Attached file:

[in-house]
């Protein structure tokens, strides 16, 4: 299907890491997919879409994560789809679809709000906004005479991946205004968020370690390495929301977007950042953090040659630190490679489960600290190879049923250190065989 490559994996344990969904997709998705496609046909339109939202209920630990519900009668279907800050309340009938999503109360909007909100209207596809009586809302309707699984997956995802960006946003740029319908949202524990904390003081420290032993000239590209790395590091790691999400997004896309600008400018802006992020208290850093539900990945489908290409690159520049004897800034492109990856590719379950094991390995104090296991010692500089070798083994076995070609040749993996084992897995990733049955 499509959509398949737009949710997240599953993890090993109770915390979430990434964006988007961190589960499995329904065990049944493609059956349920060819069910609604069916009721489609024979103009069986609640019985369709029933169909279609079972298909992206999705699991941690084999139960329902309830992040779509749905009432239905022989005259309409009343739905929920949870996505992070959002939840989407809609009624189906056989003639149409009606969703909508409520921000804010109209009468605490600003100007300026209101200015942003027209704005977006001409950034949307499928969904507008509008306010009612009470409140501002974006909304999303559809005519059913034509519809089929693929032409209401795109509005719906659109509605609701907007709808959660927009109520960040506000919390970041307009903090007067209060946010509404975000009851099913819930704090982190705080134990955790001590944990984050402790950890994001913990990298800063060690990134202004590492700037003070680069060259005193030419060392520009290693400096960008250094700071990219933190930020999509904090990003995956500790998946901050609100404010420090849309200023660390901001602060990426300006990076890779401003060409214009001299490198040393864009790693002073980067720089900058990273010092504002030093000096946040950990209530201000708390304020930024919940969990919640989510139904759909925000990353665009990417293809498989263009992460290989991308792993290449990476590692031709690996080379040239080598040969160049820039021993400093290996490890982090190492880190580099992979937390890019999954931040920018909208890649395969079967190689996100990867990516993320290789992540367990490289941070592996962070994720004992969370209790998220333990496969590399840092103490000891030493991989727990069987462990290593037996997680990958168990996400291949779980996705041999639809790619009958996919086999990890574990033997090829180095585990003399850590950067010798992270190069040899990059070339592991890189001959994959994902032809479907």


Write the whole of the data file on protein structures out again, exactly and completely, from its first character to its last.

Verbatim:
[in-house]
């Protein structure tokens, strides 16, 4: 299907890491997919879409994560789809679809709000906004005479991946205004968020370690390495929301977007950042953090040659630190490679489960600290190879049923250190065989 490559994996344990969904997709998705496609046909339109939202209920630990519900009668279907800050309340009938999503109360909007909100209207596809009586809302309707699984997956995802960006946003740029319908949202524990904390003081420290032993000239590209790395590091790691999400997004896309600008400018802006992020208290850093539900990945489908290409690159520049004897800034492109990856590719379950094991390995104090296991010692500089070798083994076995070609040749993996084992897995990733049955 499509959509398949737009949710997240599953993890090993109770915390979430990434964006988007961190589960499995329904065990049944493609059956349920060819069910609604069916009721489609024979103009069986609640019985369709029933169909279609079972298909992206999705699991941690084999139960329902309830992040779509749905009432239905022989005259309409009343739905929920949870996505992070959002939840989407809609009624189906056989003639149409009606969703909508409520921000804010109209009468605490600003100007300026209101200015942003027209704005977006001409950034949307499928969904507008509008306010009612009470409140501002974006909304999303559809005519059913034509519809089929693929032409209401795109509005719906659109509605609701907007709808959660927009109520960040506000919390970041307009903090007067209060946010509404975000009851099913819930704090982190705080134990955790001590944990984050402790950890994001913990990298800063060690990134202004590492700037003070680069060259005193030419060392520009290693400096960008250094700071990219933190930020999509904090990003995956500790998946901050609100404010420090849309200023660390901001602060990426300006990076890779401003060409214009001299490198040393864009790693002073980067720089900058990273010092504002030093000096946040950990209530201000708390304020930024919940969990919640989510139904759909925000990353665009990417293809498989263009992460290989991308792993290449990476590692031709690996080379040239080598040969160049820039021993400093290996490890982090190492880190580099992979937390890019999954931040920018909208890649395969079967190689996100990867990516993320290789992540367990490289941070592996962070994720004992969370209790998220333990496969590399840092103490000891030493991989727990069987462990290593037996997680990958168990996400291949779980996705041999639809790619009958996919086999990890574990033997090829180095585990003399850590950067010798992270190069040899990059070339592991890189001959994959994902032809479907």